Get a Job As an Attorney

Get a Job As an Attorney

If you’re interested in the legal business, you probably already know that becoming an attorney is a difficult, albeit rewarding career path. According to the Bureau of Labor and Statistics, lawyers can specialize in a number of areas, such as bankruptcy, probate, international, elder, or environmental law. Those specializing in environmental law may represent interest groups, waste disposal companies, or construction firms in their dealings with the U.S. Environmental Protection Agency and other federal and state agencies. So when thinking about a career in law, it’s important to know your options and what you’d like to specialize in.

To become a lawyer, the student must first get their undergraduate degree at a university. It’s practical to go to a university that has a pre-law degree to prepare them for law school. But this is not mandatory. The pre-law degree will prepare a student to take their Law School Admission Test, or LSAT. The LSAT is a half-day standardized test required for admission to all ABA-approved law schools, most Canadian law schools, and many non-ABA-approved law schools. It provides a standard measure of acquired reading and verbal reasoning skills that law schools can use as one of several factors in assessing applicants. The test is administered four times a year at hundreds of locations around the world.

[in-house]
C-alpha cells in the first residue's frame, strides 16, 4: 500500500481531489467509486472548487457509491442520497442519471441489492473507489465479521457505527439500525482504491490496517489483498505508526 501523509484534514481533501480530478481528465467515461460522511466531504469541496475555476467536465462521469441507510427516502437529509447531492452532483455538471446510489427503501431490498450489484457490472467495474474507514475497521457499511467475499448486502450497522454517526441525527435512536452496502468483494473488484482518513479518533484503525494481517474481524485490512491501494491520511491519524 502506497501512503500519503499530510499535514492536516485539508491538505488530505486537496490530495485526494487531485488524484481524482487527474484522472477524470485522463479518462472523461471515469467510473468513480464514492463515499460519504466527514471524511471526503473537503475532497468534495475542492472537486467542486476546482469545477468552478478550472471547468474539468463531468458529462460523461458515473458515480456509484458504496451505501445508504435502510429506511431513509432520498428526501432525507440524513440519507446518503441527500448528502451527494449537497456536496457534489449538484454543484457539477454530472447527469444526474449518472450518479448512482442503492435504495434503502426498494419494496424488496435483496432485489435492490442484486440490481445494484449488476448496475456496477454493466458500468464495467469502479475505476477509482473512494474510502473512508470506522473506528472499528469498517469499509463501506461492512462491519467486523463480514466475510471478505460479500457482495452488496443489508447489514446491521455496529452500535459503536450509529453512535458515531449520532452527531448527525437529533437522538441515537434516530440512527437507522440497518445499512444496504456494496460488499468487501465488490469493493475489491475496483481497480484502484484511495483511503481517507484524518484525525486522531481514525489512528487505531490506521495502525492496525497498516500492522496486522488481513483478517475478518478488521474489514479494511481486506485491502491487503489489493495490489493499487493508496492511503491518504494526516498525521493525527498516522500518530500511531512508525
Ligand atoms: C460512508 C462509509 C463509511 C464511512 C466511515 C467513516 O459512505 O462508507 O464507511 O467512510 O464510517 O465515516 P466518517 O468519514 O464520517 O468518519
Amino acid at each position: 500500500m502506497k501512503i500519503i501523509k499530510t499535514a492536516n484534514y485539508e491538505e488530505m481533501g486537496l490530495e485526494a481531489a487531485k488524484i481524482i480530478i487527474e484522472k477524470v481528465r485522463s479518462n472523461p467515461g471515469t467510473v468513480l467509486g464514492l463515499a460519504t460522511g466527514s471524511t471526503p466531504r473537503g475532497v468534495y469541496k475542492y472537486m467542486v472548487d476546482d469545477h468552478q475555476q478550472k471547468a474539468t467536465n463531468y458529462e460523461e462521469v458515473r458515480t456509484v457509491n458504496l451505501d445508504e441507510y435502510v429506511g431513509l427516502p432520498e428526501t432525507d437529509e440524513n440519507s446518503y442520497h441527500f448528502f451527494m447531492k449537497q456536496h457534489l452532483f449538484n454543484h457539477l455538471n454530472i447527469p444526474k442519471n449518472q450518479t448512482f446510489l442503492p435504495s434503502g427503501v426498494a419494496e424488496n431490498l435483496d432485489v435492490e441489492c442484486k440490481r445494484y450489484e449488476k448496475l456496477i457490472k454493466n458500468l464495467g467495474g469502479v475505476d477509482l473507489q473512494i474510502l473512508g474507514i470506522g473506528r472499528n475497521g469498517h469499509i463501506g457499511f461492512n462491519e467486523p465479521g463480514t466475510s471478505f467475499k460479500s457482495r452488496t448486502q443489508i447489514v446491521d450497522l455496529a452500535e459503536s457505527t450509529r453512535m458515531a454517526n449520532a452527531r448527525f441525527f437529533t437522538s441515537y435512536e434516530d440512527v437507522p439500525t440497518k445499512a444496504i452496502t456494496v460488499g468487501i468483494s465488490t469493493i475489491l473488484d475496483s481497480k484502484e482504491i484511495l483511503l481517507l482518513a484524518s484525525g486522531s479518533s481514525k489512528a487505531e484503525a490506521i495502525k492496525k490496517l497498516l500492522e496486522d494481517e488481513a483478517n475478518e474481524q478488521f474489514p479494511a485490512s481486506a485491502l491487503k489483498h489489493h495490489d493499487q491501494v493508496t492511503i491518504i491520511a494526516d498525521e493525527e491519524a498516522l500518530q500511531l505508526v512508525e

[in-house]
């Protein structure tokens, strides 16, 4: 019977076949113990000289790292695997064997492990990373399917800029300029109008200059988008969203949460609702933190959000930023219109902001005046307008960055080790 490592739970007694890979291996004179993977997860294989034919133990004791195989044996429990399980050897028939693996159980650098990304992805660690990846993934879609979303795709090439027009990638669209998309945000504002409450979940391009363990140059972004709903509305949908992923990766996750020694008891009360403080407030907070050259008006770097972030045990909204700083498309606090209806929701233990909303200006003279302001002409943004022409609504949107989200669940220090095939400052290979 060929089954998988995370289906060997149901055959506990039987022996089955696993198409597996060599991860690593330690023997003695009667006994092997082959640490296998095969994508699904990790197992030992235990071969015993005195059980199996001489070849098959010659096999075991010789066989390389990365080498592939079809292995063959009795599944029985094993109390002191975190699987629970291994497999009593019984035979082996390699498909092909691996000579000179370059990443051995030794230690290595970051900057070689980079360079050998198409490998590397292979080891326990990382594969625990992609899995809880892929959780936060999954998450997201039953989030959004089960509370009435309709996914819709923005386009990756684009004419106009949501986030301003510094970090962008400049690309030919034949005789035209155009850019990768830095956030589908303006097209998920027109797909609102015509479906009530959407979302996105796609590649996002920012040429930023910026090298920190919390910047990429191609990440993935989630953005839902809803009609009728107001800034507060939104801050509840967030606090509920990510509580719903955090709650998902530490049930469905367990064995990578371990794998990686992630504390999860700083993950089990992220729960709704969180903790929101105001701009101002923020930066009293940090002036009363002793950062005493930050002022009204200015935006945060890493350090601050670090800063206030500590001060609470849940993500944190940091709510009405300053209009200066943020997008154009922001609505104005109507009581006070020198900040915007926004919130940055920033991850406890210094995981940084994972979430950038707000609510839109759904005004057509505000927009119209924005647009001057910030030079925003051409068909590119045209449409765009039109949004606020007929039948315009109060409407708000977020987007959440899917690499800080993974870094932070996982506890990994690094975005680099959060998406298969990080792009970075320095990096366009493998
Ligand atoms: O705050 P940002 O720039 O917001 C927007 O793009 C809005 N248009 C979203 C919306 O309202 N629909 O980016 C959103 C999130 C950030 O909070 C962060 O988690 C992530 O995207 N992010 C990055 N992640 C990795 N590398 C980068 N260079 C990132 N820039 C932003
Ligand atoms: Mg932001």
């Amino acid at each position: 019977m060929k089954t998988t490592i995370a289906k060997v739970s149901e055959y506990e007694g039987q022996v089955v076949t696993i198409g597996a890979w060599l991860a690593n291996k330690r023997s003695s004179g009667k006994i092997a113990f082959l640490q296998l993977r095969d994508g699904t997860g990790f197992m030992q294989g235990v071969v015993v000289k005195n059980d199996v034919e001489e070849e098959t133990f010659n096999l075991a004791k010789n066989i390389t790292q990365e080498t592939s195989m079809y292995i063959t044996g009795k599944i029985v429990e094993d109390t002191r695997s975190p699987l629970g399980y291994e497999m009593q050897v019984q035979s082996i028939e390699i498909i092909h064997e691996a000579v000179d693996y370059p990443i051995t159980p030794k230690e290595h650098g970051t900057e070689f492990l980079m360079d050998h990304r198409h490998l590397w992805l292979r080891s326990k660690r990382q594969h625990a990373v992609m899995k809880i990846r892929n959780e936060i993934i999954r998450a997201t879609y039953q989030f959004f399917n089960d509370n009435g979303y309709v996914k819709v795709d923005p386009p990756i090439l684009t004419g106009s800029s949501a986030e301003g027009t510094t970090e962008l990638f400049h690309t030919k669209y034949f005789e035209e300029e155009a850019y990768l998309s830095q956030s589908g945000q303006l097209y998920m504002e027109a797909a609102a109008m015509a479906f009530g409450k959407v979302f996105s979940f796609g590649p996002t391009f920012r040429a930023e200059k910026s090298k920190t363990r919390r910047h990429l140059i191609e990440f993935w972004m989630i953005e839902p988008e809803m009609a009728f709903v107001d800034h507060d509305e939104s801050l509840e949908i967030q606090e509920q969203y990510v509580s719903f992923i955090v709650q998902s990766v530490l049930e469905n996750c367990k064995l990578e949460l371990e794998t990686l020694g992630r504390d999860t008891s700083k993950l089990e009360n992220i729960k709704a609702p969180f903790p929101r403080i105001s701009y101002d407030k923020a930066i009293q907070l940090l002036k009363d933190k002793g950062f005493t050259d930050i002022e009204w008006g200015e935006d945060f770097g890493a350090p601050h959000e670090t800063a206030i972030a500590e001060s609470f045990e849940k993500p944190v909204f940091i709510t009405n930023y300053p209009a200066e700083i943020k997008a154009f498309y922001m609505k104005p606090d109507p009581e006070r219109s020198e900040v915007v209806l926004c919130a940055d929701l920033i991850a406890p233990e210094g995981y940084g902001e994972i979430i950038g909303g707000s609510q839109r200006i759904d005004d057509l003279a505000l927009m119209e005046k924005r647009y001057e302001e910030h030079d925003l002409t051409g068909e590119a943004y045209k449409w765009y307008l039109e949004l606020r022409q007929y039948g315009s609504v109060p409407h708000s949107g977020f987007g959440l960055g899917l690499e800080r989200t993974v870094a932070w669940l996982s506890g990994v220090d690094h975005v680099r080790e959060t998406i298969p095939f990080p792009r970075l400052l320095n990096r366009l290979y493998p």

With strong LSAT results, the student can now apply to the law school of their choice. They will need to send in transcripts, their LSAT score, and recommendations. Then the waiting game begins to see if they are accepted. Once this is confirmed, the student goes to law school. This period typically takes three years. Upon completion, the student can take the American Bar Exam in order to practice law.

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Licensing to become a lawyer involves a demonstration of ability in two areas. The first is competence. For initial licensure, competence is established by a showing that the applicant holds an acceptable educational credential (with some exceptions, a J.D. degree) from a law school that meets educational standards, and by achieving a passing score on the bar examination. But standards are different in each state, so the applicant must check with his or her state to determine the protocol.

To prepare for the exam, most students begin aggressively reviewing for the test, called bar review, between graduating from law school and sitting for the bar. For bar review, most students in the United States attend a private bar exam review course which is provided by a third-party company and not their law school.

The two-day bar examination consists of one day which is devoted to the Multistate Bar Examination (MBE), a standardized 200-item test covering six areas (Constitutional Law, Contracts, Criminal Law, Evidence, Real Property, and Torts). The second day of testing is typically comprised of locally crafted essays from a broader range of subject matters; however, in a growing number of states, two nationally developed tests, the Multistate Essay Examination (MEE) and the Multistate Performance Test (MPT), may be used to round out the test.

Each state controls when it administers its bar exam. Because the MBE is a standardized test, it must be administered on the same day across the country. That day occurs twice a year as the last Wednesday in July and the last Wednesday in February.